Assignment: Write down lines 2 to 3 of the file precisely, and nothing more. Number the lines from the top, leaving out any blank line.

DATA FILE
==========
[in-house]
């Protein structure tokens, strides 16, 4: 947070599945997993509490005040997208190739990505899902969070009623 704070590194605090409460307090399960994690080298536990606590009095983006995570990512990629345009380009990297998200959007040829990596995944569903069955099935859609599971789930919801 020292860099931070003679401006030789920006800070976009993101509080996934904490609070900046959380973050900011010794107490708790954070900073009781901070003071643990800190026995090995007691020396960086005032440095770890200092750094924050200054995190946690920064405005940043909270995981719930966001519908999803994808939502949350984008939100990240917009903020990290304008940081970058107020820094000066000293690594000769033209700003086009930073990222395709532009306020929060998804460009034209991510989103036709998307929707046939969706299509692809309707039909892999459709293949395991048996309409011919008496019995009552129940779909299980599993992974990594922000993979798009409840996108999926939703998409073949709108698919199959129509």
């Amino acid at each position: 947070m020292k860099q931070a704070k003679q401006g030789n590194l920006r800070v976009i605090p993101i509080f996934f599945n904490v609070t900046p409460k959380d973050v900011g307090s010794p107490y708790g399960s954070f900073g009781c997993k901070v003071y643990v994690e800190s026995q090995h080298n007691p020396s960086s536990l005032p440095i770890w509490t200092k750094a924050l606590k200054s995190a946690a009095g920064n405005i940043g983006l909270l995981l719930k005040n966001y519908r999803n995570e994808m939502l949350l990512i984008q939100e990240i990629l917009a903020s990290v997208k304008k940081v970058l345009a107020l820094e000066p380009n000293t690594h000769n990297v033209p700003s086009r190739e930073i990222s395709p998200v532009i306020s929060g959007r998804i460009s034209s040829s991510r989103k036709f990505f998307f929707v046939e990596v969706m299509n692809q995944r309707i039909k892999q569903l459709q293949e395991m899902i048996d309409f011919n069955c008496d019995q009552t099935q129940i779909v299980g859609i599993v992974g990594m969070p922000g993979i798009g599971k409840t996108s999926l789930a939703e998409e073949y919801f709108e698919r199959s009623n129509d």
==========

């Protein structure tokens, strides 16, 4: 947070599945997993509490005040997208190739990505899902969070009623 704070590194605090409460307090399960994690080298536990606590009095983006995570990512990629345009380009990297998200959007040829990596995944569903069955099935859609599971789930919801 020292860099931070003679401006030789920006800070976009993101509080996934904490609070900046959380973050900011010794107490708790954070900073009781901070003071643990800190026995090995007691020396960086005032440095770890200092750094924050200054995190946690920064405005940043909270995981719930966001519908999803994808939502949350984008939100990240917009903020990290304008940081970058107020820094000066000293690594000769033209700003086009930073990222395709532009306020929060998804460009034209991510989103036709998307929707046939969706299509692809309707039909892999459709293949395991048996309409011919008496019995009552129940779909299980599993992974990594922000993979798009409840996108999926939703998409073949709108698919199959129509």
């Amino acid at each position: 947070m020292k860099q931070a704070k003679q401006g030789n590194l920006r800070v976009i605090p993101i509080f996934f599945n904490v609070t900046p409460k959380d973050v900011g307090s010794p107490y708790g399960s954070f900073g009781c997993k901070v003071y643990v994690e800190s026995q090995h080298n007691p020396s960086s536990l005032p440095i770890w509490t200092k750094a924050l606590k200054s995190a946690a009095g920064n405005i940043g983006l909270l995981l719930k005040n966001y519908r999803n995570e994808m939502l949350l990512i984008q939100e990240i990629l917009a903020s990290v997208k304008k940081v970058l345009a107020l820094e000066p380009n000293t690594h000769n990297v033209p700003s086009r190739e930073i990222s395709p998200v532009i306020s929060g959007r998804i460009s034209s040829s991510r989103k036709f990505f998307f929707v046939e990596v969706m299509n692809q995944r309707i039909k892999q569903l459709q293949e395991m899902i048996d309409f011919n069955c008496d019995q009552t099935q129940i779909v299980g859609i599993v992974g990594m969070p922000g993979i798009g599971k409840t996108s999926l789930a939703e998409e073949y919801f709108e698919r199959s009623n129509d």